WORTH MORE UNCUT
“More than 28 million acres [11 million ha] of forest and other woodlands are lost annually around the world,” notes The New York Times. “And at the current rate of deforestation it is projected that several countries, including El Salvador, Costa Rica, Nigeria and the Ivory Coast, will have destroyed all their forests in 30 years.” Environmentalists have been concerned because widespread deforestation contributes to the warming of the atmosphere and increases the greenhouse effect, as well as triggers widespread flooding, such as has occurred in Bangladesh, India, the Sudan, and Thailand. Therefore, environmentalists have welcomed a recent study by scientists that shows rain forests to be worth more if left standing. According to the study, revenues from harvesting edible fruits, cocoa, oils, and rubber in the forests are almost two times greater than that produced by selling the timber and using the land for cattle grazing. It is hoped that the economic advantage will be a more persuasive inducement for poorer countries to save their forests.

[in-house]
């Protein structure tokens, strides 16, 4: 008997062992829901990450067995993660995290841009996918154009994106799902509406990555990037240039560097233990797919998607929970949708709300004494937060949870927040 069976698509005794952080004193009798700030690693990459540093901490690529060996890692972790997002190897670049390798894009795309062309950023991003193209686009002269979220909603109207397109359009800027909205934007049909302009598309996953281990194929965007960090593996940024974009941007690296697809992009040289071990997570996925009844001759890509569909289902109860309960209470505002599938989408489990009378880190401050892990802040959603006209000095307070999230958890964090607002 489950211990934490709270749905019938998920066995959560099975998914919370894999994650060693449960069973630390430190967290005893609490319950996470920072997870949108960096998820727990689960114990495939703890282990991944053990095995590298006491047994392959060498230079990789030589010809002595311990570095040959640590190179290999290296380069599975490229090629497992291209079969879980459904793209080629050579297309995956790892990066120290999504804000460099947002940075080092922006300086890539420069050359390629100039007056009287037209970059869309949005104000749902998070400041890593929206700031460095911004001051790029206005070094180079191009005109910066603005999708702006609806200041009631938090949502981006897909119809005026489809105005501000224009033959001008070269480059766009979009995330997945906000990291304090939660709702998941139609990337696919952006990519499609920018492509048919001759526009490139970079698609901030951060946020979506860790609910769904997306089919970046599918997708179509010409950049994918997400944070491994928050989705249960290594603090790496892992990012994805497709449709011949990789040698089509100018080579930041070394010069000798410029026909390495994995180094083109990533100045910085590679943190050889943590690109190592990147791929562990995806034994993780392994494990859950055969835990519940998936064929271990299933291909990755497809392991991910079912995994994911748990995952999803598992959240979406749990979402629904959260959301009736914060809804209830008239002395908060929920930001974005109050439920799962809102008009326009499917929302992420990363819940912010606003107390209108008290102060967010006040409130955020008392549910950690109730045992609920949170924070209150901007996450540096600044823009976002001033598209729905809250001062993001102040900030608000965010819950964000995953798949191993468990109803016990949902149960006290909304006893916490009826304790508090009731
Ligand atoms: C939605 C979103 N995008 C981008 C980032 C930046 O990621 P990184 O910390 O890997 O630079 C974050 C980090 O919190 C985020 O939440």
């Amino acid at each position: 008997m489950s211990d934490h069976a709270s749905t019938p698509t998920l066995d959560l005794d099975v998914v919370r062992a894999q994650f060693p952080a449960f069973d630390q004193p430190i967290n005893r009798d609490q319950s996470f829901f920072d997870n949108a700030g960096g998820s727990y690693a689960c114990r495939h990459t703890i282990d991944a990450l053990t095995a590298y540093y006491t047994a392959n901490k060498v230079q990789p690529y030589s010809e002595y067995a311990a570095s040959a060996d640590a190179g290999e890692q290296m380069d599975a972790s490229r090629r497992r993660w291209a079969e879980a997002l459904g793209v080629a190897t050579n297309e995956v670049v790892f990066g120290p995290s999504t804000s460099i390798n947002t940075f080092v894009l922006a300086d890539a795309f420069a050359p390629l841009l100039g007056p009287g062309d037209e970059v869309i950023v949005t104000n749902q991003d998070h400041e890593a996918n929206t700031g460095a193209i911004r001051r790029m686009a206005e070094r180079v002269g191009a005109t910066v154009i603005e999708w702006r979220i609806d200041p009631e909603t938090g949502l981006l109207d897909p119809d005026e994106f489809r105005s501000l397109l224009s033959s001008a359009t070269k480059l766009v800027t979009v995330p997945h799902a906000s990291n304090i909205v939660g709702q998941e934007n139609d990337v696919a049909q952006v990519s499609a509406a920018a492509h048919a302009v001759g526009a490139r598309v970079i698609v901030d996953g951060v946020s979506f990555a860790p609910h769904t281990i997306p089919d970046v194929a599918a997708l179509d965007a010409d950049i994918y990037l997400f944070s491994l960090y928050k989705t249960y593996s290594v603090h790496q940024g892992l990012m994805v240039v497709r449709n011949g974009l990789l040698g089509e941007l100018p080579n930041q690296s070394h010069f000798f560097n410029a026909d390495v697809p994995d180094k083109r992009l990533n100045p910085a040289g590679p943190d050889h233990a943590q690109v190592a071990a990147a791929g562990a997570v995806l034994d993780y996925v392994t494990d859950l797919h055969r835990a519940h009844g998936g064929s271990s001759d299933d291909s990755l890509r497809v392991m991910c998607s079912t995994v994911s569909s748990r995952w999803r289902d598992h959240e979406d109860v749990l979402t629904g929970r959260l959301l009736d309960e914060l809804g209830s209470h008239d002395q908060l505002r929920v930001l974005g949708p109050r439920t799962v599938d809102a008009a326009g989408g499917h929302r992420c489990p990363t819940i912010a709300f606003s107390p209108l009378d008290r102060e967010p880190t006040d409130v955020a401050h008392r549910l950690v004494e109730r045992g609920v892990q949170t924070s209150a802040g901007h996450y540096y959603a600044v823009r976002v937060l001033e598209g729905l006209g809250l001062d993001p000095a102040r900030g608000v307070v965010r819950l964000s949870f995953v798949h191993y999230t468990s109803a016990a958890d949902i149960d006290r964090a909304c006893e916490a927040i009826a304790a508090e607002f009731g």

WORLD’S LANDMARKS ERODING
“Acid rain and dry air pollution called acid gas are destroying the facades of some of the world’s most cherished landmarks,” reports The Toronto Star. “Up to 3 centimetres of stone has been eaten away from the exterior of London’s St. Paul’s Cathedral . . . [London’s] Westminster Abbey and The Parthenon in Athens are also dissolving under a drizzle of pollutants.” But the solution is not as simple as just cutting down the acid emissions. It is now believed that the pollutants already in the pores of the rock will continue their destructive work even after emissions are reduced, and that even with zero pollution, the decay will continue for some time.